I’m typically not the geek who hangs a bunch of gadgets from a defensive shotgun. A big reason why a shotgun sits by my bed rather than a rifle is because it’s simple and intuitive. I’ve been shooting a similar model since I was 12, so any changes can complicate things when the pressure is on.
One exception is a flashlight. It’s almost a must, especially for a shotgun that occupies both hands. But, recently I’ve received several letters asking about lasers. Some opine they make “fast and accurate hip-shooting” possible, among other things.
I’ve resisted for several reasons. One, a laser adds weight, snag points and takes up space that can be used for a flashlight. Secondly, shotguns are not precise tools like rifles, and so a projected laser sight is unnecessary. And hip shooting? C’mon! This is life and death, not some silly Michael Bay movie.
Besides, the authority on tactical shotguns in my book is former SEAL Team 6 member Dan Capel, who has demonstrated his skill with a shotty to a large pile of bad guys. He says lasers are unnecessary on shotguns, and reminds us that when the guns start banging and smoke fills the room, lasers become useless.
However, to humor a few Shooting Illustrated readers, I discovered two lasers I’d consider bolting to my shotgun and at least give a laser a try. One is Crimson Trace’s Rail Master Pro unit that’s a flashlight and laser in one. It’s compact at 2.3 inches long by 1 inch tall, weighs 3 ounces and has a simple touch on/off switch that I can reach naturally with the finger of my fore-end hand. It can be quickly programmed to turn on the light only, the laser only, both simultaneously or strobe. The other is Streamlight’s TLR-4 flashlight/laser. I’d trust either of these units.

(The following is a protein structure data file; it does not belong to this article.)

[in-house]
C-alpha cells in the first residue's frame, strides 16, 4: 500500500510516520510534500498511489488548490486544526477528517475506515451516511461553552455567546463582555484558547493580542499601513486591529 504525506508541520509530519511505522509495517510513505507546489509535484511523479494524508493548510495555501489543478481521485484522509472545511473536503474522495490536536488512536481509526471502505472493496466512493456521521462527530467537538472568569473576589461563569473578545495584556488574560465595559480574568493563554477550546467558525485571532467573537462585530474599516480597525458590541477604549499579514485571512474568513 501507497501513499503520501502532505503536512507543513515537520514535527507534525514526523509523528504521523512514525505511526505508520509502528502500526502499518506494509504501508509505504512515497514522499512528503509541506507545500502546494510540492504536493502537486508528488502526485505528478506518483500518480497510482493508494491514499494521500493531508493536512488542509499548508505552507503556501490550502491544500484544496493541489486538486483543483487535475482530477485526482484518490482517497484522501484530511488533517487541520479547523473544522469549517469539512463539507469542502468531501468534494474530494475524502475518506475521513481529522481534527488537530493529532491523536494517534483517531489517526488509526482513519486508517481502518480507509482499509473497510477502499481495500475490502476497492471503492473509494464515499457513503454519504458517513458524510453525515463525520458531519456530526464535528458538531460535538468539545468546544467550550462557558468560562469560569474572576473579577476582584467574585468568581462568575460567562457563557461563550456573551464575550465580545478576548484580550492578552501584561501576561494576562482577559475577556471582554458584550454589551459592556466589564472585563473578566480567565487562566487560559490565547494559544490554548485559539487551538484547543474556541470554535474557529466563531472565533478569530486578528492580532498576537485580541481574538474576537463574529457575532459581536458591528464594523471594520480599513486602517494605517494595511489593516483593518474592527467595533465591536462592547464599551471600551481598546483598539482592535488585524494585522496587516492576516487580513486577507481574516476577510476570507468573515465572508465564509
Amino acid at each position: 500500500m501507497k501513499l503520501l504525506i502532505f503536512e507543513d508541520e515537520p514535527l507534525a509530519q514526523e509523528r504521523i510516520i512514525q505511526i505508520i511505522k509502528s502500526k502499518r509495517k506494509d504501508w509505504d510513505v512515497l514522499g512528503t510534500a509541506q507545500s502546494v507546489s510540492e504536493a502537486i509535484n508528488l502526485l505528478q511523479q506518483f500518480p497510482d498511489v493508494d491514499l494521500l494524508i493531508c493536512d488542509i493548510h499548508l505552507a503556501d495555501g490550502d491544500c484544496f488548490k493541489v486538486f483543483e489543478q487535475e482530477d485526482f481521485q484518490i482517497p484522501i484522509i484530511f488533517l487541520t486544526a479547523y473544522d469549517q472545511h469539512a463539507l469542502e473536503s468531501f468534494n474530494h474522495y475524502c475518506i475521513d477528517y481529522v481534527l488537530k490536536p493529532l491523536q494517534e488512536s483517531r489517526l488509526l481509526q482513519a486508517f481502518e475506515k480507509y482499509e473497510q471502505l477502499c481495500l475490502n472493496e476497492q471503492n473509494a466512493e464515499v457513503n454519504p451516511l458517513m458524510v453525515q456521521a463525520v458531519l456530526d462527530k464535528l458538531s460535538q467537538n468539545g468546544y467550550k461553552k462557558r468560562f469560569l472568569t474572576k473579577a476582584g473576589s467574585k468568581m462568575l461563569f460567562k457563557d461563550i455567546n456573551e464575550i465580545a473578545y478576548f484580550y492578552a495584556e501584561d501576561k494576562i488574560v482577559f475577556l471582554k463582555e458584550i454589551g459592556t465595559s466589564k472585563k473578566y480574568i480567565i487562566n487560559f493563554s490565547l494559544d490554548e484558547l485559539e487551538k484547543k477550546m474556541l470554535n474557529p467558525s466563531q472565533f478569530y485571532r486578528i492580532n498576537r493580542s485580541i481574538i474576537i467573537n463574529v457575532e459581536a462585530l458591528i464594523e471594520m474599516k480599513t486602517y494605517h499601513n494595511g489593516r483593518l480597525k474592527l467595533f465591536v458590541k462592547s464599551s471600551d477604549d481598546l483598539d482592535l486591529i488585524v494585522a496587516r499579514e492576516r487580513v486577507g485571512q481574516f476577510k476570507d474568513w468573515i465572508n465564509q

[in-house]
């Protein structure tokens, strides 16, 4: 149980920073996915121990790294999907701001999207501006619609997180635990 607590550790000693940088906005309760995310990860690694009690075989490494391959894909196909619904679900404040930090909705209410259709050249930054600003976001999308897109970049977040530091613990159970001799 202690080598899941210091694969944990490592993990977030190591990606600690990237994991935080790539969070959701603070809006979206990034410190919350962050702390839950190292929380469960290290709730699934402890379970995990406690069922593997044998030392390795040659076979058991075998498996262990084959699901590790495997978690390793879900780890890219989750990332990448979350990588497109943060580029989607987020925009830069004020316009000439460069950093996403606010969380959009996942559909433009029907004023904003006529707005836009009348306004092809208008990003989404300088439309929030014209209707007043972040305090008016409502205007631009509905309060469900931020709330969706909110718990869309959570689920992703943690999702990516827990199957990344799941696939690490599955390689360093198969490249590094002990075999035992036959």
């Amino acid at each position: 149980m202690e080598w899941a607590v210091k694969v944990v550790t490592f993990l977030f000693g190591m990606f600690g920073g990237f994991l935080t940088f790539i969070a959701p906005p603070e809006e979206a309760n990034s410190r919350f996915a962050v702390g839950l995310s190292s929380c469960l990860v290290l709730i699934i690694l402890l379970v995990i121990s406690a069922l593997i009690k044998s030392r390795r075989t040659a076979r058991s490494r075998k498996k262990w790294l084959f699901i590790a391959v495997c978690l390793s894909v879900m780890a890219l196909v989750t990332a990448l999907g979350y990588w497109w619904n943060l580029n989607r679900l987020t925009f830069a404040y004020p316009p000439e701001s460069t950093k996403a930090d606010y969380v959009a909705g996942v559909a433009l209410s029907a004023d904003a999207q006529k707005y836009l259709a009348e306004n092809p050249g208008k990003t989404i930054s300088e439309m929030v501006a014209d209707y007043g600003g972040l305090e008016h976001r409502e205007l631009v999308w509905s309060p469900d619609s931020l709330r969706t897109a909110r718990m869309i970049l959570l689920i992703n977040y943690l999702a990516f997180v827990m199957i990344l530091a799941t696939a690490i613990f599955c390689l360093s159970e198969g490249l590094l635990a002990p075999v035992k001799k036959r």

In order to install the Rail Master Pro on my Mossberg 930 Watchdog shotgun, I ordered an $8 tri-rail from Amazon that clamps to Mossberg’s magazine tube. It took less than 5 minutes to install both the rail and the laser, then another 2 minutes to co-witness the laser to my shotgun’s bead. Then I fired a bunch of shells. Here’s what I found:
Pros: I wanted to prove that “accurate hip shooting” is a misnomer. Having little experience in it, I locked the buttstock into my hip by clamping it down with my trigger-side elbow. Thanks in part to the 930’s gas action, recoil wasn’t an issue with birdshot, but certainly became more of one as I moved to heavier loads. I wouldn’t want to shoot a round of skeet like this, but a few shots were surprisingly mild.
First, I tried hitting soda cans at 7 yards without the laser turned on, while shooting as fast as I could. (I used loose soda cans instead of stationary targets because I wanted them to move after I shot them so I’d have to find them before re-engaging.) I averaged two of four cans in 9 seconds. With the laser I hit four of four cans in 7 seconds. From the shoulder, point-shooting without the laser, I averaged three of four hits in 2 seconds. When using the front bead to aim as defensive shooters should, I averaged four of four hits in 3 seconds. With the laser, I averaged four of four hits in 3 seconds.
Lasers make accurate hip shooting possible. It is not as fast as point-shooting, but point-shooting is not advisable because it’s not accurate, especially under pressure. A laser is just as fast and accurate as using the bead sight to aim.
There are two huge advantages of pressing your face hard against the stock of a shotgun while shooting. First, it aligns the eye down the stock so the bead can be used accurately. Secondly, it mitigates recoil. But, pressing your face on the stock also eliminates roughly 35 percent of your peripheral vision. I noticed the laser allows me to keep my head up, slightly off the stock, both eyes open, while still allowing accurate shooting. This increases situational awareness. Of course, recoil was magnified, but it’s doable.
Cons: A laser occupies space that could be used for a more powerful flashlight. But in fully dark conditions indoors, the Rail Master Pro’s 100-lumen light was perfectly adequate. Outdoors, however, the beam became inadequate past 25 yards. A laser relies on batteries, so it can fail—it should never be relied upon exclusively. Lastly, top-quality lasers aren’t cheap. The Rail Master Pro costs $289 (red), While the 125-Lumen TRL-4 is $228.
So what's the verdict? While a laser sight offers several advantages over a bead in certain scenarios, I don’t think it’s worth its weight, complexity and profile if it’s mounted in addition to a mandatory flashlight. But when packaged in tandem with a flashlight, it’s a handy bonus, albeit an expensive one. Besides, you can always use your trusted bead if gunsmoke fills the room.